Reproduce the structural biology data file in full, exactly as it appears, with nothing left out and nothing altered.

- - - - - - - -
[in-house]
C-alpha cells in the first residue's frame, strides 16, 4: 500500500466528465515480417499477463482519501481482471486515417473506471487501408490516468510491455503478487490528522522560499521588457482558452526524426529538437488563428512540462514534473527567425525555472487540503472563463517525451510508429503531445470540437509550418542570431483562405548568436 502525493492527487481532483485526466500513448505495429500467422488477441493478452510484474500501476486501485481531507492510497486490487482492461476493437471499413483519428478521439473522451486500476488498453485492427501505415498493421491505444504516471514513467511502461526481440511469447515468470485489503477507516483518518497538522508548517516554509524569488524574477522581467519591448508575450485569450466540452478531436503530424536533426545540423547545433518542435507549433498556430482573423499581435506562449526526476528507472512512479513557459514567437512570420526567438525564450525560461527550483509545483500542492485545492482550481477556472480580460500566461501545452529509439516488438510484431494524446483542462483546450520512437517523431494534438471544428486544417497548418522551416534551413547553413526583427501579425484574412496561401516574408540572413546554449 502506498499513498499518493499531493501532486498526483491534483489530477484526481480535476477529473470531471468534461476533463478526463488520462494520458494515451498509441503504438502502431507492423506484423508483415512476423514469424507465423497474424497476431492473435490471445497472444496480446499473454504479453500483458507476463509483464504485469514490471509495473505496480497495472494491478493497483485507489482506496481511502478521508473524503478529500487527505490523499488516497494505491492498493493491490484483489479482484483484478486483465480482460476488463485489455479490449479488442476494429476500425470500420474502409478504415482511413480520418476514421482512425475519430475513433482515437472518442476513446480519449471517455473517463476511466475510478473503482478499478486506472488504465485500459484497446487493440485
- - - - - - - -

[in-house]
C-alpha cells in the first residue's frame, strides 16, 4: 500500500466528465515480417499477463482519501481482471486515417473506471487501408490516468510491455503478487490528522522560499521588457482558452526524426529538437488563428512540462514534473527567425525555472487540503472563463517525451510508429503531445470540437509550418542570431483562405548568436 502525493492527487481532483485526466500513448505495429500467422488477441493478452510484474500501476486501485481531507492510497486490487482492461476493437471499413483519428478521439473522451486500476488498453485492427501505415498493421491505444504516471514513467511502461526481440511469447515468470485489503477507516483518518497538522508548517516554509524569488524574477522581467519591448508575450485569450466540452478531436503530424536533426545540423547545433518542435507549433498556430482573423499581435506562449526526476528507472512512479513557459514567437512570420526567438525564450525560461527550483509545483500542492485545492482550481477556472480580460500566461501545452529509439516488438510484431494524446483542462483546450520512437517523431494534438471544428486544417497548418522551416534551413547553413526583427501579425484574412496561401516574408540572413546554449 502506498499513498499518493499531493501532486498526483491534483489530477484526481480535476477529473470531471468534461476533463478526463488520462494520458494515451498509441503504438502502431507492423506484423508483415512476423514469424507465423497474424497476431492473435490471445497472444496480446499473454504479453500483458507476463509483464504485469514490471509495473505496480497495472494491478493497483485507489482506496481511502478521508473524503478529500487527505490523499488516497494505491492498493493491490484483489479482484483484478486483465480482460476488463485489455479490449479488442476494429476500425470500420474502409478504415482511413480520418476514421482512425475519430475513433482515437472518442476513446480519449471517455473517463476511466475510478473503482478499478486506472488504465485500459484497446487493440485